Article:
The global coronavirus pandemic has abruptly changed the way we work. Many people around the world have been forced to work remotely from their homes. While telecommuting has its perks, it might have just put targets on the backs of employees, their employers, and their homes.
You have probably never had to worry about online safety while at the workplace, thanks to your company’s IT department. Now it is your responsibility. Here you can find some ways to ensure your safety while navigating from home.
Choose the safest video-conferencing tool
A couple of months ago, while everyone was grappling with telecommuting, one app came to the rescue, Zoom. The app, which runs on Windows, macOS, and Android, saw a spike in the number of active users from 10 to 200 million in just three months.
The app’s exponential growth attracted scrutiny, and a host of security and privacy issues were later discovered. Some of these flaws were the lack of end-to-end encryption, which made it possible for third parties to access user data, bugs that allowed users passwords, data, and emails to be stolen, and the hijacking of meetings popularly known as Zoombombing.
While the company issued software updates to fix these security vulnerabilities, the damage had already been done, and companies like SpaceX had already banned the app. If the security updates still aren’t convincing enough to you, you might want to look at alternatives like Slack, Skype, Google Meet, or Cisco Webex.
Update your Operating system
For Windows users, update reminders can get on your nerves sometimes. Furthermore, updates might take forever to complete installing, so you might find yourself skipping installations or turning updates off altogether. While this could give you peace of mind, your computer might be open to vulnerabilities that an update could have prevented.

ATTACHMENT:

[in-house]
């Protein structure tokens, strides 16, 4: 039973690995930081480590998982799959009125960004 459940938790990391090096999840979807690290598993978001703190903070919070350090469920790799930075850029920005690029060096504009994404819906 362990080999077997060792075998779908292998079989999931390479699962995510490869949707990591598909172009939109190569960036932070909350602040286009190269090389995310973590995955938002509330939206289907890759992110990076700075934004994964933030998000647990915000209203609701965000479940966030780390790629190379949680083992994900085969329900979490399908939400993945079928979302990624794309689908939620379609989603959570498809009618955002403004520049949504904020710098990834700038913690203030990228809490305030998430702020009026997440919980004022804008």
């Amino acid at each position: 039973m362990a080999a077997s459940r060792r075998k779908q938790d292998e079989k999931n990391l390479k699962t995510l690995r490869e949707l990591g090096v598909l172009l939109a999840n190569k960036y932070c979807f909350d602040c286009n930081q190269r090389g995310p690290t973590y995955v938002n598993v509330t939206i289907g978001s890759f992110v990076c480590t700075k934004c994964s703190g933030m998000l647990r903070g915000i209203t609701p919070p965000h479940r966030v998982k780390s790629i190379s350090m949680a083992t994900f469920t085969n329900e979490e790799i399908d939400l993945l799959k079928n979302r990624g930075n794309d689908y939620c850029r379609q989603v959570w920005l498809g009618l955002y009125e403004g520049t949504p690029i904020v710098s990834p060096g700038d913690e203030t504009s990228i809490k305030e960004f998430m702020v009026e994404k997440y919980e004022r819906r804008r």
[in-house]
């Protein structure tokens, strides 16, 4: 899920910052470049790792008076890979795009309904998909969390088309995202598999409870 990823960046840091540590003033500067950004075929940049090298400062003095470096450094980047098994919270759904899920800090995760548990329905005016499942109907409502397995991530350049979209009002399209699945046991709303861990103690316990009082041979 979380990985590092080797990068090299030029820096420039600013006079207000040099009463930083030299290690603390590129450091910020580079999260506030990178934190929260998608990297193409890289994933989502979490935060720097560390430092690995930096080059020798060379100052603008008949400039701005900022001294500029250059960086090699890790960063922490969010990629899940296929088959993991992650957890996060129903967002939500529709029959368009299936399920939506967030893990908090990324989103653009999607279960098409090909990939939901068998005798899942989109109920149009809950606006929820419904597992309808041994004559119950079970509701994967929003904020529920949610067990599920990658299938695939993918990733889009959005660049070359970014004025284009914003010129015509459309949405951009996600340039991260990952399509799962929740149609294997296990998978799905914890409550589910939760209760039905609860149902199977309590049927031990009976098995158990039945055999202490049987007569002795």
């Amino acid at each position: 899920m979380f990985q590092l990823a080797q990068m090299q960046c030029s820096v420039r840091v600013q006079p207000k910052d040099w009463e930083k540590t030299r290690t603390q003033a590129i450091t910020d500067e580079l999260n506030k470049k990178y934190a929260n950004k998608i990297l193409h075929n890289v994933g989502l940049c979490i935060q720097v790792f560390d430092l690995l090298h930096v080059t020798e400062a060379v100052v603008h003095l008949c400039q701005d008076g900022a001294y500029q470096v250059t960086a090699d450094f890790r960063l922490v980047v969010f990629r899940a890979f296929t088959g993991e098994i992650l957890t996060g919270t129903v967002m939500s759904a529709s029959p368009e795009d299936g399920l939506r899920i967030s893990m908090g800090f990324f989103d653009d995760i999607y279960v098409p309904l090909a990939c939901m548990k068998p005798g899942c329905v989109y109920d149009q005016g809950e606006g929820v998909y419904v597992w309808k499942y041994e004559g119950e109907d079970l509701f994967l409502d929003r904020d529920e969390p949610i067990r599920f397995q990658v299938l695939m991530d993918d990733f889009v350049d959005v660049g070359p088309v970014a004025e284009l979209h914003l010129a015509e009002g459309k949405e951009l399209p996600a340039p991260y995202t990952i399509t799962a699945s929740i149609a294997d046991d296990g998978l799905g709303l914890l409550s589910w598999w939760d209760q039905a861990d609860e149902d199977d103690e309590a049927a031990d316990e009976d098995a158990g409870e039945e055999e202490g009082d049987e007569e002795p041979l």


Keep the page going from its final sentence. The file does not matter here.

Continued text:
Securing your connection
Most companies provide their employees with corporate computers that come with preinstalled VPN software. VPN software help protect your network from cybercriminals and prying eyes by scrambling data sent over the network.
The data could be company financial information, Research, and Development information or any other private information. If you are working on a personal computer, you can get a trusted VPN service here to secure your data.
Encrypt your wireless network
A password-protected Wi-Fi is not enough to guarantee your online safety. You should ensure that your router is switched to the WPA2 standard, which prompts new devices to provide a password to connect to the network.
The strength of your encryption is dependent on how strong your password is. You can learn here about setting a strong password that you can easily remember. Make it a habit to regularly change your Wi-Fi passwords and review the connected devices.
You should keep your router’s firmware up to date if it doesn’t have automatic updates. Updates mainly include security patches that hackers could otherwise use to gain access to your network.
Working from home might expose individuals and company data to risks. Adhering to your company rules, and these tips might go a long way in saving you some trouble.